"The tree which moves some to tears of joy is in the eyes of others only
a green thing that stands in the way. Some see nature all ridicule and
deformity ... and some scarce see nature at all. But to the eyes of the
man of imagination, nature is imagination itself." William Blake
(Essay begun December 29, 2004)
There is an old cottonwood tree
down by the creek on my Aunt and Uncle’s property near Yreka that intrigues
me. That tree is pretty old, it has seen a lot of history of the family
on the property where the folks on my mother’s side of the family homesteaded
and ran a ranch for many years.
I have been hanging around that
tree since I was a kid, there is a little ripple in the creek that we used to
dam-up as kids and make the creek backup as far as we could.
I would go there as I made
exploration of the hill beyond as when I was younger jumping the creek,
especially in the spring was a dangerous endeavor… though now I can easy hop
across it, there near the tree.
Up the hill is the old Ditch,
constructed during the gold rush, I once found a piece of pottery that looked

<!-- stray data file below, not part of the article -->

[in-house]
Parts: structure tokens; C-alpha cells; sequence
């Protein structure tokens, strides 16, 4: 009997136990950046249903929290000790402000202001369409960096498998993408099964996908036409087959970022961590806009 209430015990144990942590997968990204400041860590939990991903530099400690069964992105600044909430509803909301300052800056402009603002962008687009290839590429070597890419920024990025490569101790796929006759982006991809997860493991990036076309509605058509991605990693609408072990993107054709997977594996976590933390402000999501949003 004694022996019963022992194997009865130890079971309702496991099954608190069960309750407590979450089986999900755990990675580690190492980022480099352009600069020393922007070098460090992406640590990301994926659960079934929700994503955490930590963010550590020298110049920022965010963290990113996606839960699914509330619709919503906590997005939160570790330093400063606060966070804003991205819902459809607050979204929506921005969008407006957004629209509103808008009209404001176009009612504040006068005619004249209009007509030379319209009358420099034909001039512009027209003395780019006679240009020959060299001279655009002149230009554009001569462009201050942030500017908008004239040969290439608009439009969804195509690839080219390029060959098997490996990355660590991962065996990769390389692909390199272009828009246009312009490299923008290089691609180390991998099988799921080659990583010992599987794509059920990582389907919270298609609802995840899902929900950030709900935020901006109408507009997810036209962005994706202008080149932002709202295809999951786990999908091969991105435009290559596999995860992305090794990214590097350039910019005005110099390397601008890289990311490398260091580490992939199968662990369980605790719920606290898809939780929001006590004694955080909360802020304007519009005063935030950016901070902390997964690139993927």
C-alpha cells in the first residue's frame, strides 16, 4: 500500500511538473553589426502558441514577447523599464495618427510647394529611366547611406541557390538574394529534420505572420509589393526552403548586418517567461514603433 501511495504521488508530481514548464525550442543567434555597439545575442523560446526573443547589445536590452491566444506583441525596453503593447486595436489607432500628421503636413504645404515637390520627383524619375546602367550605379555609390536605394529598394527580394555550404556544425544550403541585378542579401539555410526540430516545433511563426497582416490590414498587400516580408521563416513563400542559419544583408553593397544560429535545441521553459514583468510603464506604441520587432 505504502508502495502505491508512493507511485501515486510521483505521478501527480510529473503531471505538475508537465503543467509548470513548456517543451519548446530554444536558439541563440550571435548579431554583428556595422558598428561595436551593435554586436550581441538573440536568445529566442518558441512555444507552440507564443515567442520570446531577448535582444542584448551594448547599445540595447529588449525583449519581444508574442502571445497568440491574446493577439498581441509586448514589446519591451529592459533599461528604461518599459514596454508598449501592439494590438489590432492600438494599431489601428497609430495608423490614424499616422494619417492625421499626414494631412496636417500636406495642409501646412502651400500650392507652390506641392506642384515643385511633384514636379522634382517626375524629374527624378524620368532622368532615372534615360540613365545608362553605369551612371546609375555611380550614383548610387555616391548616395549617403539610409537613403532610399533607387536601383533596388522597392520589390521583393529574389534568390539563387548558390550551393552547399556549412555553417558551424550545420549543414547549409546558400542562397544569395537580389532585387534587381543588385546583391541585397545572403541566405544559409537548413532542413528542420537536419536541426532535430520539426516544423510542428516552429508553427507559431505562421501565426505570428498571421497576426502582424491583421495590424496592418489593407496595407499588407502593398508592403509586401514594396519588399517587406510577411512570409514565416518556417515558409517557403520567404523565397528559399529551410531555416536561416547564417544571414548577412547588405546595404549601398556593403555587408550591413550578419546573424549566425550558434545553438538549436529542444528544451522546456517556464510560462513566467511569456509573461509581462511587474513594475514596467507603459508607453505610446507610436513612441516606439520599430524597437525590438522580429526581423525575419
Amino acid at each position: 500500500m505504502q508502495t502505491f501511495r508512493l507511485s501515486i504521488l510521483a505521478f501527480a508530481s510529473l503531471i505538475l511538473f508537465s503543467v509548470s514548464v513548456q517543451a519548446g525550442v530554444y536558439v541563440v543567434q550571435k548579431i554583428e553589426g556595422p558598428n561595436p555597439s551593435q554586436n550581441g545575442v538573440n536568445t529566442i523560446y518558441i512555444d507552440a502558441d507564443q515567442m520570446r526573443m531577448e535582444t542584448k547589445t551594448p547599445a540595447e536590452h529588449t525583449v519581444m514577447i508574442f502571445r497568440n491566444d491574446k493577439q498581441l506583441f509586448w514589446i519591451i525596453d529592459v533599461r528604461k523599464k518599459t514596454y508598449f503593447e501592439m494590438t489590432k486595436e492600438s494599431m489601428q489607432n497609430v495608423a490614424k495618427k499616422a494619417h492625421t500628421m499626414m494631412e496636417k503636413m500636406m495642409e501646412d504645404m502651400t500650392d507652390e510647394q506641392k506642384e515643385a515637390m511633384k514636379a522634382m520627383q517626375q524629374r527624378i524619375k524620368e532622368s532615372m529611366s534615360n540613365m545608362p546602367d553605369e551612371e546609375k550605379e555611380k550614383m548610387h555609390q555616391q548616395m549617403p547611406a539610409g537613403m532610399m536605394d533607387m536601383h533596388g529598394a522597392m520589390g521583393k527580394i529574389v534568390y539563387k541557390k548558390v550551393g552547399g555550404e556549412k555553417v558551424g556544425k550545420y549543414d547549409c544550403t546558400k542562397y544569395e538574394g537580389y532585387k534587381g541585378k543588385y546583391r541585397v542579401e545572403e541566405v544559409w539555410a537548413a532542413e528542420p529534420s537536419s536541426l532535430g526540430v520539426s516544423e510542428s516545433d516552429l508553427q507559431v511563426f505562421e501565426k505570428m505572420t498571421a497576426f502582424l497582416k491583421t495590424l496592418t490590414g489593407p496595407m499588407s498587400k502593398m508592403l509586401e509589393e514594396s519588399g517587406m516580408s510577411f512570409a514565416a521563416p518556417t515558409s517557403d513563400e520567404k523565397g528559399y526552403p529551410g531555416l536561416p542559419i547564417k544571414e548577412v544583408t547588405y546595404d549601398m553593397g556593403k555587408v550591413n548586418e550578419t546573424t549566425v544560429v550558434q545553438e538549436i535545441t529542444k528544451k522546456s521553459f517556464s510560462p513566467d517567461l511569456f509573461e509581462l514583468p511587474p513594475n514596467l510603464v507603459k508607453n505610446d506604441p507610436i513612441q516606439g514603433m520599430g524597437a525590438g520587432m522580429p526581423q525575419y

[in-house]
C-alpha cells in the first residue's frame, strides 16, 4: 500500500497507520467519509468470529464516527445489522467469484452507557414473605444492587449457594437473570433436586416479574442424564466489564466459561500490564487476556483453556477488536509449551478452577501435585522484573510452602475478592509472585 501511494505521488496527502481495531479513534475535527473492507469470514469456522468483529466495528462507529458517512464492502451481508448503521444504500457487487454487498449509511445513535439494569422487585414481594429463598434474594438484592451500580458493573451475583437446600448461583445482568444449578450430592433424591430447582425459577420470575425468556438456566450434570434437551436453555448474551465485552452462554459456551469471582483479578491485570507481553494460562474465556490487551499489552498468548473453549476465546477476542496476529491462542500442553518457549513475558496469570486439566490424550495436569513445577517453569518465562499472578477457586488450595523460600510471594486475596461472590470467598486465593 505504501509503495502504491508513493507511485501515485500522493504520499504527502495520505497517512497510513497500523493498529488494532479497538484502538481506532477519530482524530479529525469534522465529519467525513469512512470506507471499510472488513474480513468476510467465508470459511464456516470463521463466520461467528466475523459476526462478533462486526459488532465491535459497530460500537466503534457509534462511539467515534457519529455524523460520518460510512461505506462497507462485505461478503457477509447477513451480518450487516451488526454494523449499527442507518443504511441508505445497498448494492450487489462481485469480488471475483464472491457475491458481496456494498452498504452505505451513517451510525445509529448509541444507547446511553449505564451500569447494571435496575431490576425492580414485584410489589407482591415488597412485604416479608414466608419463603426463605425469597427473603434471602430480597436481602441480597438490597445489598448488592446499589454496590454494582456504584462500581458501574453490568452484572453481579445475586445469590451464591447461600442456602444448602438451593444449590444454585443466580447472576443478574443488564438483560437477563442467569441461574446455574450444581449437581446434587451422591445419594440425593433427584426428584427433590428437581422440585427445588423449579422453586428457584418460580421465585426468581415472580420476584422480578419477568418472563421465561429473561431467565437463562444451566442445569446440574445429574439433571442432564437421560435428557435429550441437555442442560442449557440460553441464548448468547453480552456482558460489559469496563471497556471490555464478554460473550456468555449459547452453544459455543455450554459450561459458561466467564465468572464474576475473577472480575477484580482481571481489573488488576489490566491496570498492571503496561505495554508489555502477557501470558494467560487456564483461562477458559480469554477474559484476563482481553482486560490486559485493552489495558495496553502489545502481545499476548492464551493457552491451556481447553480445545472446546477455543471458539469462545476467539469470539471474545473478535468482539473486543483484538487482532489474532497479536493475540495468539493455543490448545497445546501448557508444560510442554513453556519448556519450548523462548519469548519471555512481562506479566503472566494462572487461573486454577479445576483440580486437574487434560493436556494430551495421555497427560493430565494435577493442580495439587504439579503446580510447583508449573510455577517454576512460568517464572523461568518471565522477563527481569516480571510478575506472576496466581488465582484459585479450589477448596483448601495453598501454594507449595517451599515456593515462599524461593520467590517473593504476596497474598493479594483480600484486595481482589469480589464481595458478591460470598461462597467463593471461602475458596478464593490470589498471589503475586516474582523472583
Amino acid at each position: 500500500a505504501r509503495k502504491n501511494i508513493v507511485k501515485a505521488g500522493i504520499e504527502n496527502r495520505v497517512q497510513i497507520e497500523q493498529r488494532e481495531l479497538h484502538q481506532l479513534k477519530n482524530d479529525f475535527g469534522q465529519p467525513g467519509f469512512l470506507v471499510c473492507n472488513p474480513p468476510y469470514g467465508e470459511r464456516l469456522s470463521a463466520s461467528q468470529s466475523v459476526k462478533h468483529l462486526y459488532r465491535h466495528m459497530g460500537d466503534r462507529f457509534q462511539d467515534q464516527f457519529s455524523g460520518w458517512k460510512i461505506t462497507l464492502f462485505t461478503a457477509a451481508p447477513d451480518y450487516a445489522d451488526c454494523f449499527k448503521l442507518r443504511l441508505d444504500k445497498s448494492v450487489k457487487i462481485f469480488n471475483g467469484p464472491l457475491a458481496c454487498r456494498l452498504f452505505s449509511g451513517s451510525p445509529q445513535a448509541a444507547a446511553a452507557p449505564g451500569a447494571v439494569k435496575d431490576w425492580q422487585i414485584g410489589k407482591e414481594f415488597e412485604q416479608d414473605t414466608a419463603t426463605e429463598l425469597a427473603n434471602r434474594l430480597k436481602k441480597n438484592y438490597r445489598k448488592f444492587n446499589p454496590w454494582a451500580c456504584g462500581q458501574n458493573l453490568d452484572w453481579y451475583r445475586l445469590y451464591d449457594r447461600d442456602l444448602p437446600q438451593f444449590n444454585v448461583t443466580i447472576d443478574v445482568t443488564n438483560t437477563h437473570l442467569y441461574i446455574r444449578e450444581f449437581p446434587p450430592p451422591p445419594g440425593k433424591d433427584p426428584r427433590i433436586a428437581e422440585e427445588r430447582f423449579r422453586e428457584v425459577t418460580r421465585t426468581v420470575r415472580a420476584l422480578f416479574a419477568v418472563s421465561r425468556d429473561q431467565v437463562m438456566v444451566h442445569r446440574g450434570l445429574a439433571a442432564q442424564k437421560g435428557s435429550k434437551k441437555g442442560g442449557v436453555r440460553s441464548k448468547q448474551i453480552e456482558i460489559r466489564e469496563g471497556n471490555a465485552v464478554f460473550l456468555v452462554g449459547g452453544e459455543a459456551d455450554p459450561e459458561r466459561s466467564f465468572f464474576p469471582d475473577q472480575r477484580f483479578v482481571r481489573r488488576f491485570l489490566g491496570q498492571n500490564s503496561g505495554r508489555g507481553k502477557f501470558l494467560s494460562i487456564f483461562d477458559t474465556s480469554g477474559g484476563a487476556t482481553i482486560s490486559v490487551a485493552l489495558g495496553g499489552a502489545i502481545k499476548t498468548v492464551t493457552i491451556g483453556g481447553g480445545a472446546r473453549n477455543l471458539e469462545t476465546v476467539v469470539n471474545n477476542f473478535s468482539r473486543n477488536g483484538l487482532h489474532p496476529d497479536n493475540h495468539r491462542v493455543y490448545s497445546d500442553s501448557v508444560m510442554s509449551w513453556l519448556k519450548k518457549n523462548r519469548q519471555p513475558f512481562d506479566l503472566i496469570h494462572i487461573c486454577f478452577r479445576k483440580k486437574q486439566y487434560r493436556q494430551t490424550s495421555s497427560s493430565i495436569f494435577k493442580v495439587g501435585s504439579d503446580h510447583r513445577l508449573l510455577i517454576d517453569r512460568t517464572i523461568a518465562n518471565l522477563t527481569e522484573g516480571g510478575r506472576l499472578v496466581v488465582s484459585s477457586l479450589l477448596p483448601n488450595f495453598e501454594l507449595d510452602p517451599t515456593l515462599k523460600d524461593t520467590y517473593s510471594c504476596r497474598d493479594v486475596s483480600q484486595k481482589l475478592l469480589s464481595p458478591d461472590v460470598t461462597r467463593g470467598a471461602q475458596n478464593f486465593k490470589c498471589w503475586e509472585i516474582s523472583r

like a piece of blue willow that must have washed down it from above a hundred
or so years before.
I used to like to hike up the
hill below the ditch and sit up in pines and look down on the world below.
Sometimes, I could sit, and if things were quiet enough, I could hear
people call to each other, or a dog bark. My Grandmother would ring the
old school bell, to call the kids in for lunch or dinner.
Before setting out, folks would
make sure I knew that there were snakes. I never saw one, but to be sure
I used to make a lot of noise so they wouldn't be too surprised.
There were always a small herd
of cows or mules roaming around and of course the deer. There was always
a love-hate relationship with deer in our part of the world. Personally,
they are next of kin with rats, who eat anything of use or beauty in your
yard. Up on the hill, you could run into one, which was ok.
But running into one late at night when your grandmother sends you out to turn
off the sprinkler... is well nothing short of a heart stopper.
Across the creek, below the
tree line are the remnants of a spring, I think a great uncle tried to dig it
out with a backhoe before I was born. In the spring there are carpets of
little purple violets there…
Click here to to July 2012
Copyright 2011 by Daniel C. Orey
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